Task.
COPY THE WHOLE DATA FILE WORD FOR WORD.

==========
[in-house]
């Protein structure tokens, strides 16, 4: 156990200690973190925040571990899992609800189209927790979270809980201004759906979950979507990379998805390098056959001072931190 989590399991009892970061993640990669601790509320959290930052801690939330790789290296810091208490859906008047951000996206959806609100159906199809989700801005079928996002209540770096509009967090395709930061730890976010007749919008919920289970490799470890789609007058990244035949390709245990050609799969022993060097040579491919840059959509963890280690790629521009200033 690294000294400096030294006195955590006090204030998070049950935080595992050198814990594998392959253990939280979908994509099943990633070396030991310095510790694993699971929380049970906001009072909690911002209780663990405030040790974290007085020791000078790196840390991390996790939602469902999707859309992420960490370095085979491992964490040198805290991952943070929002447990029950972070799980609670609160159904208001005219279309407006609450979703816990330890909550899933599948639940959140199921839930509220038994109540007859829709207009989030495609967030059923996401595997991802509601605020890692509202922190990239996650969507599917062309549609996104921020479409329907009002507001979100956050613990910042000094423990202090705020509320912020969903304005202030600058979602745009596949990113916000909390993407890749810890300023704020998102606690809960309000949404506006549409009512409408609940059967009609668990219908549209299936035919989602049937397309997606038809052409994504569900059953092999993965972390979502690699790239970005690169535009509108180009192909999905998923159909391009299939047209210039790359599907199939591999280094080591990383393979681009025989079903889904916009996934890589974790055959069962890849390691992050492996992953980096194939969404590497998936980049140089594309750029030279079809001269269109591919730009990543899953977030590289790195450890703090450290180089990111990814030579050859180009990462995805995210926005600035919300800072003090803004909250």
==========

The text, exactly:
[in-house]
């Protein structure tokens, strides 16, 4: 156990200690973190925040571990899992609800189209927790979270809980201004759906979950979507990379998805390098056959001072931190 989590399991009892970061993640990669601790509320959290930052801690939330790789290296810091208490859906008047951000996206959806609100159906199809989700801005079928996002209540770096509009967090395709930061730890976010007749919008919920289970490799470890789609007058990244035949390709245990050609799969022993060097040579491919840059959509963890280690790629521009200033 690294000294400096030294006195955590006090204030998070049950935080595992050198814990594998392959253990939280979908994509099943990633070396030991310095510790694993699971929380049970906001009072909690911002209780663990405030040790974290007085020791000078790196840390991390996790939602469902999707859309992420960490370095085979491992964490040198805290991952943070929002447990029950972070799980609670609160159904208001005219279309407006609450979703816990330890909550899933599948639940959140199921839930509220038994109540007859829709207009989030495609967030059923996401595997991802509601605020890692509202922190990239996650969507599917062309549609996104921020479409329907009002507001979100956050613990910042000094423990202090705020509320912020969903304005202030600058979602745009596949990113916000909390993407890749810890300023704020998102606690809960309000949404506006549409009512409408609940059967009609668990219908549209299936035919989602049937397309997606038809052409994504569900059953092999993965972390979502690699790239970005690169535009509108180009192909999905998923159909391009299939047209210039790359599907199939591999280094080591990383393979681009025989079903889904916009996934890589974790055959069962890849390691992050492996992953980096194939969404590497998936980049140089594309750029030279079809001269269109591919730009990543899953977030590289790195450890703090450290180089990111990814030579050859180009990462995805995210926005600035919300800072003090803004909250």